It has been known for a long time that calorie restriction, or the reduction in calorie intake by about 30-40 percent, extends healthy lifespan in a wide variety of organisms including yeast, worms, flies, mice, and rats. It was shown in 1999 and 2000 by David Sinclair and Lenny Guarente at MIT that SIRT1 governed the beneficial effects of calorie restriction. By that I mean if you deleted the SIRT1 homolog in these various organisms, they no longer lived longer under calorie restriction, and conversely, if you overexpressed SIRT1 in these various organisms, even in the absence of calorie restriction you were able to extend healthy lifespan.

Research by Dr. David Sinclair
And so about four years ago, David Sinclair published a paper in Nature showing that resveratrol, which is a component of red wine (and many of you have heard of the red wine French Paradox), was able to activate SIRT1, and on its own, extend lifespan in yeast.10 When I saw those findings I thought, “Well, it’s not that far from yeast to worms, to flies, and on to mammals.” In fact, the data for calorie restriction was very strong all the way into humans (that it would increase healthy lifespan), and so we decided to start a pharmaceutical company to develop FDA-approved drugs seeking to target the aging genes, such as SIRT1, to treat chronic disorders such as type 2 diabetes. So that was really the origin of Sirtris.

JB: When we look at the SIRT1 gene, it is a member of the family called the NAD-dependent deacetylases, which has something to do with the epigenetic structure of the genome (the nucleosome structure). Could you help us understand that connection? I think that is a very interesting evolving frontier (this whole epigenetic connection to environment and diet).

CW: Yes, absolutely. What we are very excited about at Sirtris, and what I think our SAB (our Scientific Advisory Board-which has about six National Academy of Science members/Nobel Prize winners) are excited about is that a lot of what we are doing seems to be mimicking a natural process, and specifically addressing your question regarding NAD (of course your listeners will be aware that NAD is an intermediate in metabolism).

It was very interesting to David Sinclair and then to Sirtris that NAD controls the activity of the sirtuins, specifically of SIRT1, and provides really a compelling link between this long-standing observation that your nutritional status (your level of calorie intake or calorie overload on the one hand, your glucose levels/insulin on the other hand) and your NAD levels ultimately in your cells control the activity of the genes that appear to control the aging process. When we started Sirtris about three-and-a-half years ago, we started from a very simple precept that the sirtuins seemed to be beneficial enzymes, they seemed to control the response to calorie restriction, and they seemed to control, really, a downstream signaling cascade of proteins that ultimately would appear to be a great way to treat type 2 diabetes. So that was really the origin of the company.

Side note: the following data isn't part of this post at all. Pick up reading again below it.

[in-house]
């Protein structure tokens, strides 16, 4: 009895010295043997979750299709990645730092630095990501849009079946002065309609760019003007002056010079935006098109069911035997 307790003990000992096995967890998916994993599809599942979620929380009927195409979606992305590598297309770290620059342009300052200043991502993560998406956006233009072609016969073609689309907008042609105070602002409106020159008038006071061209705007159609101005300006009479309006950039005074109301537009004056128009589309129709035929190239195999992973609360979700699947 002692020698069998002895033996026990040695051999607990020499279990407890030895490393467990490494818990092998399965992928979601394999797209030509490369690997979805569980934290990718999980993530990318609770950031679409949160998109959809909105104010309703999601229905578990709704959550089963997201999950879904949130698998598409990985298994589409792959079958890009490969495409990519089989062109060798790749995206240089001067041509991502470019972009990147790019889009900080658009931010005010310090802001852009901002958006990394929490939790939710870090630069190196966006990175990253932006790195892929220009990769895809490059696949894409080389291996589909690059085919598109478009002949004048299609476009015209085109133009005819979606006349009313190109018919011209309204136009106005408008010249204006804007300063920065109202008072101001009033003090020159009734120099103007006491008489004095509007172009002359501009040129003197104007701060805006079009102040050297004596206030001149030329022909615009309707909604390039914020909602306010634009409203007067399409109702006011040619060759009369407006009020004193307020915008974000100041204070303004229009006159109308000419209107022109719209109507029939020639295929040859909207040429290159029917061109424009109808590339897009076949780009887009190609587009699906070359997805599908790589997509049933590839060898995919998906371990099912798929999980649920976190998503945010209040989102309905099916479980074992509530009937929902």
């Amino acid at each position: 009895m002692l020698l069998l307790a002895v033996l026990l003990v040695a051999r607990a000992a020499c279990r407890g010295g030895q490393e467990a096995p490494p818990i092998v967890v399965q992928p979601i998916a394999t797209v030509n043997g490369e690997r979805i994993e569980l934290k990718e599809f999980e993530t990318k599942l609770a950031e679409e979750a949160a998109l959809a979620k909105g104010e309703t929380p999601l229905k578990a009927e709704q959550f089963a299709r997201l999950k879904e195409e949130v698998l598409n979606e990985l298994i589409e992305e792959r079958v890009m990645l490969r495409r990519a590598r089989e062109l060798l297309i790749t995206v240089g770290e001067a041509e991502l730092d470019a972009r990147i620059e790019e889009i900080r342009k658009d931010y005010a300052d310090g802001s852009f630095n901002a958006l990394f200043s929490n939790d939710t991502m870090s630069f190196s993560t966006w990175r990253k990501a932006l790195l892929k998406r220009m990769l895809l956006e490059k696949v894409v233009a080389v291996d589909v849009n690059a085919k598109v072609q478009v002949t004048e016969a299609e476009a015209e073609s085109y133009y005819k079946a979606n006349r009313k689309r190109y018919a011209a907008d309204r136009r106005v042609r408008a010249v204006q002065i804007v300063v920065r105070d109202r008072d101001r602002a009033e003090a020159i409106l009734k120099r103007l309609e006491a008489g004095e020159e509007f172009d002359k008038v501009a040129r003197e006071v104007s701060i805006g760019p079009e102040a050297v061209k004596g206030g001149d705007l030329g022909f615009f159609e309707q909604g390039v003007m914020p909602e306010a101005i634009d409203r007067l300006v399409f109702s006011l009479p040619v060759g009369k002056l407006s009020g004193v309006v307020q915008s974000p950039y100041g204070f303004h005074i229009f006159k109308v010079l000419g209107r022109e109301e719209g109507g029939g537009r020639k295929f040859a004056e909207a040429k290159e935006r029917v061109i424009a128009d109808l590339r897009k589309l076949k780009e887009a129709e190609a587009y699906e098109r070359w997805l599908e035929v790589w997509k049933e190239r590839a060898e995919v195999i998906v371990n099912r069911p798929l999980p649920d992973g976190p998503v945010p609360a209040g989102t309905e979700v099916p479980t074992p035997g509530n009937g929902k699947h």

JB: When we look and think of NAD, obviously we think of redox and its connection with NADH and NADPH and how that is related to the reduction oxidation quotient of a cell, which then takes us back to mitochondria, so there is this whole interesting story of connecting the energy powerhouse of the cell somehow to signaling to the epigenome. Could you help us to understand that a little bit?

Sirtuins and Mitochondrial Biogenesis
CW: Yes, it’s a great question, Dr. Bland. It’s just such a fascinating science story and we have begun (with our SAB member, Eric Ravussin) human studies. We have really shown this natural pathway, which is reduction of calorie intake, increasing SIRT1 activity (SIRT1 being the founding member of the sirtuin family which is dependent on NAD), apparently controlling the mitochondrial activity. So when you turn on SIRT1, you increase the activity of the key regulator of mitochondrial biogenesis, a gene called PGC-1a. When you turn that on, you seem to increase the number and function of mitochondria by about 30 percent.

We published a paper in Cell in November of last year-the senior author is Auwerx-where we showed that when you treated mice on a high fat diet with resveratrol, which activates SIRT1, you increased the activity of PGC-1α and you turned on mitochondria such that those animals then had lower glucose, lower insulin, and in fact they ended up having higher performance as measured by a treadmill.11Then, thinking therapeutically (since we are a drug discovery and development company), we moved those compounds into human clinical trials. We have now dosed more than 200 volunteers and type 2 diabetics with our formulation of resveratrol.

I probably need to add here a cautionary note that the general media did pick up on early on, which is that nutritional supplements containing resveratrol, or, in fact, resveratrol from food stuffs, has been published in the literature to not reach therapeutic blood levels in man. We have now, in the last several months, reported at scientific meetings and will publish in the academic literature our findings with our formulation of resveratrol, which basically has a smaller particle size and excipients that stabilize resveratrol, and we’ve shown that we can reach therapeutic blood levels in man with our formulation and linear pharmacokinetics.

The next step, of course, is to look at effects on diabetics and, in fact, we have several phase 1-B and a phase 2-A study currently enrolling and expect to begin reporting data in early 2008, so it is really a very exciting time for Sirtris right now.